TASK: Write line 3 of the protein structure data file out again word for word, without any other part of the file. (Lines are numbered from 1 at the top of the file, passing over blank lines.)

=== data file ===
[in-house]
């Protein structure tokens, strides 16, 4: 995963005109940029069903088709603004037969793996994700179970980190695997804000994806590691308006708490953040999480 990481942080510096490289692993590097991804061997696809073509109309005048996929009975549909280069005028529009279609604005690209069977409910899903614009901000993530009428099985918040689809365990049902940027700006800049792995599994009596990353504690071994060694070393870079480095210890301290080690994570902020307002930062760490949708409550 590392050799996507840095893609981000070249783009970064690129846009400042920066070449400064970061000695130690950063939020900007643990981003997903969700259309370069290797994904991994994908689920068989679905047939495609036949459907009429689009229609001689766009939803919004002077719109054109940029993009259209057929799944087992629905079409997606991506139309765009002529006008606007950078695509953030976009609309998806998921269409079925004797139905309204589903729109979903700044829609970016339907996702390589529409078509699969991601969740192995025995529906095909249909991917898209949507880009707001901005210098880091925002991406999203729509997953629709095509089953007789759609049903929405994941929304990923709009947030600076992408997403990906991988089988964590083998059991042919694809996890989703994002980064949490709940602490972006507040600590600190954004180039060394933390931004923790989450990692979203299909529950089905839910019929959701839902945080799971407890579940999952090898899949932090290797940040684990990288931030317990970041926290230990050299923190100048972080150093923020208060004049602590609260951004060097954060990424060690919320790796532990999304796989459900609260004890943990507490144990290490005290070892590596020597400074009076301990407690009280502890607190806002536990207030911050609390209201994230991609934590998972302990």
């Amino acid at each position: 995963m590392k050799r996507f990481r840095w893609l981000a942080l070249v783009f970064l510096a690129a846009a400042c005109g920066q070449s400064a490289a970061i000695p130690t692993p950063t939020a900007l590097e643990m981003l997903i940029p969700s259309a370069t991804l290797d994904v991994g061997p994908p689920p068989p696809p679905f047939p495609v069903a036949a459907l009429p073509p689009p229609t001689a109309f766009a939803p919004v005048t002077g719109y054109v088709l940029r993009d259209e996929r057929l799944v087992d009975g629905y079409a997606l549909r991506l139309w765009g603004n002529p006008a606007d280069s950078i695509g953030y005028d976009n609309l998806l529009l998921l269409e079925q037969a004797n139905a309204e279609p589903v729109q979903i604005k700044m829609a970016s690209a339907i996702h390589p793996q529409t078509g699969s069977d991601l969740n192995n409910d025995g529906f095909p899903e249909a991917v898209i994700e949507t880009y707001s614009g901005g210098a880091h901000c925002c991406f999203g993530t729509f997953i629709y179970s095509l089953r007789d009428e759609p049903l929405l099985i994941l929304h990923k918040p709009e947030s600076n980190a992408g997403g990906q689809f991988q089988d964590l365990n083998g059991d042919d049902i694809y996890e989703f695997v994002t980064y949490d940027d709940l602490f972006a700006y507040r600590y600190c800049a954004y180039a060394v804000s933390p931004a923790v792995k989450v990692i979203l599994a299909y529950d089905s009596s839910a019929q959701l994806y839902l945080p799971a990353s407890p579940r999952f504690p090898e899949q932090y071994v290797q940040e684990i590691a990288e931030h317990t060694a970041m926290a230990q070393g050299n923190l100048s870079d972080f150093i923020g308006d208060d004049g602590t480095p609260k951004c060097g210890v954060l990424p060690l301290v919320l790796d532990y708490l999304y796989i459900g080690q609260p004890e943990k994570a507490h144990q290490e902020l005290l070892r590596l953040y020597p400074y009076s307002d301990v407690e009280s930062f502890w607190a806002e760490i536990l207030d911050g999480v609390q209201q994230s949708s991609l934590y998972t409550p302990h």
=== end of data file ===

């Amino acid at each position: 995963m590392k050799r996507f990481r840095w893609l981000a942080l070249v783009f970064l510096a690129a846009a400042c005109g920066q070449s400064a490289a970061i000695p130690t692993p950063t939020a900007l590097e643990m981003l997903i940029p969700s259309a370069t991804l290797d994904v991994g061997p994908p689920p068989p696809p679905f047939p495609v069903a036949a459907l009429p073509p689009p229609t001689a109309f766009a939803p919004v005048t002077g719109y054109v088709l940029r993009d259209e996929r057929l799944v087992d009975g629905y079409a997606l549909r991506l139309w765009g603004n002529p006008a606007d280069s950078i695509g953030y005028d976009n609309l998806l529009l998921l269409e079925q037969a004797n139905a309204e279609p589903v729109q979903i604005k700044m829609a970016s690209a339907i996702h390589p793996q529409t078509g699969s069977d991601l969740n192995n409910d025995g529906f095909p899903e249909a991917v898209i994700e949507t880009y707001s614009g901005g210098a880091h901000c925002c991406f999203g993530t729509f997953i629709y179970s095509l089953r007789d009428e759609p049903l929405l099985i994941l929304h990923k918040p709009e947030s600076n980190a992408g997403g990906q689809f991988q089988d964590l365990n083998g059991d042919d049902i694809y996890e989703f695997v994002t980064y949490d940027d709940l602490f972006a700006y507040r600590y600190c800049a954004y180039a060394v804000s933390p931004a923790v792995k989450v990692i979203l599994a299909y529950d089905s009596s839910a019929q959701l994806y839902l945080p799971a990353s407890p579940r999952f504690p090898e899949q932090y071994v290797q940040e684990i590691a990288e931030h317990t060694a970041m926290a230990q070393g050299n923190l100048s870079d972080f150093i923020g308006d208060d004049g602590t480095p609260k951004c060097g210890v954060l990424p060690l301290v919320l790796d532990y708490l999304y796989i459900g080690q609260p004890e943990k994570a507490h144990q290490e902020l005290l070892r590596l953040y020597p400074y009076s307002d301990v407690e009280s930062f502890w607190a806002e760490i536990l207030d911050g999480v609390q209201q994230s949708s991609l934590y998972t409550p302990h």